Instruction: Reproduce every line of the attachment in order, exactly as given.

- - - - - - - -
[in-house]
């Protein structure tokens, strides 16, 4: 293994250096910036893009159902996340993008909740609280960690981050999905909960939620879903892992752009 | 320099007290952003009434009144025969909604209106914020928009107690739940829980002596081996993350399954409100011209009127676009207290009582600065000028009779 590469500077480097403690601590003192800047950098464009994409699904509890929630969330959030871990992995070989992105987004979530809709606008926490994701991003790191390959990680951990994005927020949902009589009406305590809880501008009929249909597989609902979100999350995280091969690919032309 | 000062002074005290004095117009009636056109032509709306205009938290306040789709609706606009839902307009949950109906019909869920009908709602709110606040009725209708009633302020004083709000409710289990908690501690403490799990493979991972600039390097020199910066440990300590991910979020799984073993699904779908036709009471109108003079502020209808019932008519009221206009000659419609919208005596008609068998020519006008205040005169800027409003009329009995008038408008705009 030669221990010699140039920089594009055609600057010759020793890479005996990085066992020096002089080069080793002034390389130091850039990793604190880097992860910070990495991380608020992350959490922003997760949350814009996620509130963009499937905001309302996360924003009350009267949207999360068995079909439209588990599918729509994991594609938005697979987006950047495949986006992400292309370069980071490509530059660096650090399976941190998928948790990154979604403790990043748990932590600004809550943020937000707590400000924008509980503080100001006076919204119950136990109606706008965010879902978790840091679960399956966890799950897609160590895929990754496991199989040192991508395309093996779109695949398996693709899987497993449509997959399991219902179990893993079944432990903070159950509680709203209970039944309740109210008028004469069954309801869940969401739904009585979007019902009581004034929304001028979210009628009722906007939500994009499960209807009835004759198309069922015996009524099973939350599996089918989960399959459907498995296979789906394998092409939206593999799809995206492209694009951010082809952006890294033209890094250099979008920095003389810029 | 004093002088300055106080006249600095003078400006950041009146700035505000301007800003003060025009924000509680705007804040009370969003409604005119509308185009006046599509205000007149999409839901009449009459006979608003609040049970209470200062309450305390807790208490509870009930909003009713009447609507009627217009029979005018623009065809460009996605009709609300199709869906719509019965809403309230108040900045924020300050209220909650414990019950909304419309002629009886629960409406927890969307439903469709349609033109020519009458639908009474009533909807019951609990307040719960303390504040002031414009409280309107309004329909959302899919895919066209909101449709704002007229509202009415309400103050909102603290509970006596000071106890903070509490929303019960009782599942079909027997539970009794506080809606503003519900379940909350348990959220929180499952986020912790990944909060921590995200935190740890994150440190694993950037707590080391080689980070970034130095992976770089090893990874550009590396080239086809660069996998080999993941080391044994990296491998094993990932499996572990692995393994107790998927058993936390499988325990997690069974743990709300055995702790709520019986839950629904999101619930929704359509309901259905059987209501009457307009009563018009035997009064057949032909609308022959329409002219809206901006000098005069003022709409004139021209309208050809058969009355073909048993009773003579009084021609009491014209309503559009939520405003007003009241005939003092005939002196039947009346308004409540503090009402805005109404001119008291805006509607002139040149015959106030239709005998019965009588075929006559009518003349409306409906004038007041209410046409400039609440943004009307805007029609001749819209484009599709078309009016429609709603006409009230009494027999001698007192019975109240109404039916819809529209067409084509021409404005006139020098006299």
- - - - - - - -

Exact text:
[in-house]
């Protein structure tokens, strides 16, 4: 293994250096910036893009159902996340993008909740609280960690981050999905909960939620879903892992752009 | 320099007290952003009434009144025969909604209106914020928009107690739940829980002596081996993350399954409100011209009127676009207290009582600065000028009779 590469500077480097403690601590003192800047950098464009994409699904509890929630969330959030871990992995070989992105987004979530809709606008926490994701991003790191390959990680951990994005927020949902009589009406305590809880501008009929249909597989609902979100999350995280091969690919032309 | 000062002074005290004095117009009636056109032509709306205009938290306040789709609706606009839902307009949950109906019909869920009908709602709110606040009725209708009633302020004083709000409710289990908690501690403490799990493979991972600039390097020199910066440990300590991910979020799984073993699904779908036709009471109108003079502020209808019932008519009221206009000659419609919208005596008609068998020519006008205040005169800027409003009329009995008038408008705009 030669221990010699140039920089594009055609600057010759020793890479005996990085066992020096002089080069080793002034390389130091850039990793604190880097992860910070990495991380608020992350959490922003997760949350814009996620509130963009499937905001309302996360924003009350009267949207999360068995079909439209588990599918729509994991594609938005697979987006950047495949986006992400292309370069980071490509530059660096650090399976941190998928948790990154979604403790990043748990932590600004809550943020937000707590400000924008509980503080100001006076919204119950136990109606706008965010879902978790840091679960399956966890799950897609160590895929990754496991199989040192991508395309093996779109695949398996693709899987497993449509997959399991219902179990893993079944432990903070159950509680709203209970039944309740109210008028004469069954309801869940969401739904009585979007019902009581004034929304001028979210009628009722906007939500994009499960209807009835004759198309069922015996009524099973939350599996089918989960399959459907498995296979789906394998092409939206593999799809995206492209694009951010082809952006890294033209890094250099979008920095003389810029 | 004093002088300055106080006249600095003078400006950041009146700035505000301007800003003060025009924000509680705007804040009370969003409604005119509308185009006046599509205000007149999409839901009449009459006979608003609040049970209470200062309450305390807790208490509870009930909003009713009447609507009627217009029979005018623009065809460009996605009709609300199709869906719509019965809403309230108040900045924020300050209220909650414990019950909304419309002629009886629960409406927890969307439903469709349609033109020519009458639908009474009533909807019951609990307040719960303390504040002031414009409280309107309004329909959302899919895919066209909101449709704002007229509202009415309400103050909102603290509970006596000071106890903070509490929303019960009782599942079909027997539970009794506080809606503003519900379940909350348990959220929180499952986020912790990944909060921590995200935190740890994150440190694993950037707590080391080689980070970034130095992976770089090893990874550009590396080239086809660069996998080999993941080391044994990296491998094993990932499996572990692995393994107790998927058993936390499988325990997690069974743990709300055995702790709520019986839950629904999101619930929704359509309901259905059987209501009457307009009563018009035997009064057949032909609308022959329409002219809206901006000098005069003022709409004139021209309208050809058969009355073909048993009773003579009084021609009491014209309503559009939520405003007003009241005939003092005939002196039947009346308004409540503090009402805005109404001119008291805006509607002139040149015959106030239709005998019965009588075929006559009518003349409306409906004038007041209410046409400039609440943004009307805007029609001749819209484009599709078309009016429609709603006409009230009494027999001698007192019975109240109404039916819809529209067409084509021409404005006139020098006299």